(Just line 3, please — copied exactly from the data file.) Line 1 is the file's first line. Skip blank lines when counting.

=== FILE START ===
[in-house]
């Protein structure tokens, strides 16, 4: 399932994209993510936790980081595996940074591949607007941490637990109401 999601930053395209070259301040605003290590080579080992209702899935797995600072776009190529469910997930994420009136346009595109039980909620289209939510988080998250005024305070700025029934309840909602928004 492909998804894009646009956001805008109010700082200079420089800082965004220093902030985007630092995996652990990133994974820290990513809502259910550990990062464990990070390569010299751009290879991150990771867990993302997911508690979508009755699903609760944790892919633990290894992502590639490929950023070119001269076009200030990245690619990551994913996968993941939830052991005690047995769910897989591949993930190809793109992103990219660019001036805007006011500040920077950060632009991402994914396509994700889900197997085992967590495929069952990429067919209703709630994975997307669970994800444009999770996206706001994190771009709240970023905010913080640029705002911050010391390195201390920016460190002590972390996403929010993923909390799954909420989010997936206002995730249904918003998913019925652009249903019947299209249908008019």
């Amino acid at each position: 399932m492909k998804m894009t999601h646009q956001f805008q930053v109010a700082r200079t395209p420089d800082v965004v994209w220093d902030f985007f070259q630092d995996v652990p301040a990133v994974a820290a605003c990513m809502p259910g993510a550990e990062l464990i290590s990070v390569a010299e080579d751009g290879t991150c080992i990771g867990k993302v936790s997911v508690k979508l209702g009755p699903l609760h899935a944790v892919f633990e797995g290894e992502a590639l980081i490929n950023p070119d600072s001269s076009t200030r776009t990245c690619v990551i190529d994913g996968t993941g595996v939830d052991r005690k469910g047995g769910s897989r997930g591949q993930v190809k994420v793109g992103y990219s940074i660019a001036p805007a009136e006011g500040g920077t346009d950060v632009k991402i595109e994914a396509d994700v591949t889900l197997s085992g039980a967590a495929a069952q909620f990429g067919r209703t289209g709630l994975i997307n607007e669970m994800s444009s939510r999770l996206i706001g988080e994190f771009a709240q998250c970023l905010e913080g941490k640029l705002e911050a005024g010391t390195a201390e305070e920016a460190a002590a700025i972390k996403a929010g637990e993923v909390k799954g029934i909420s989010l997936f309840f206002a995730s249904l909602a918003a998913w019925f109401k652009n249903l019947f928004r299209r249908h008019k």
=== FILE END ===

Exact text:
């Amino acid at each position: 399932m492909k998804m894009t999601h646009q956001f805008q930053v109010a700082r200079t395209p420089d800082v965004v994209w220093d902030f985007f070259q630092d995996v652990p301040a990133v994974a820290a605003c990513m809502p259910g993510a550990e990062l464990i290590s990070v390569a010299e080579d751009g290879t991150c080992i990771g867990k993302v936790s997911v508690k979508l209702g009755p699903l609760h899935a944790v892919f633990e797995g290894e992502a590639l980081i490929n950023p070119d600072s001269s076009t200030r776009t990245c690619v990551i190529d994913g996968t993941g595996v939830d052991r005690k469910g047995g769910s897989r997930g591949q993930v190809k994420v793109g992103y990219s940074i660019a001036p805007a009136e006011g500040g920077t346009d950060v632009k991402i595109e994914a396509d994700v591949t889900l197997s085992g039980a967590a495929a069952q909620f990429g067919r209703t289209g709630l994975i997307n607007e669970m994800s444009s939510r999770l996206i706001g988080e994190f771009a709240q998250c970023l905010e913080g941490k640029l705002e911050a005024g010391t390195a201390e305070e920016a460190a002590a700025i972390k996403a929010g637990e993923v909390k799954g029934i909420s989010l997936f309840f206002a995730s249904l909602a918003a998913w019925f109401k652009n249903l019947f928004r299209r249908h008019k």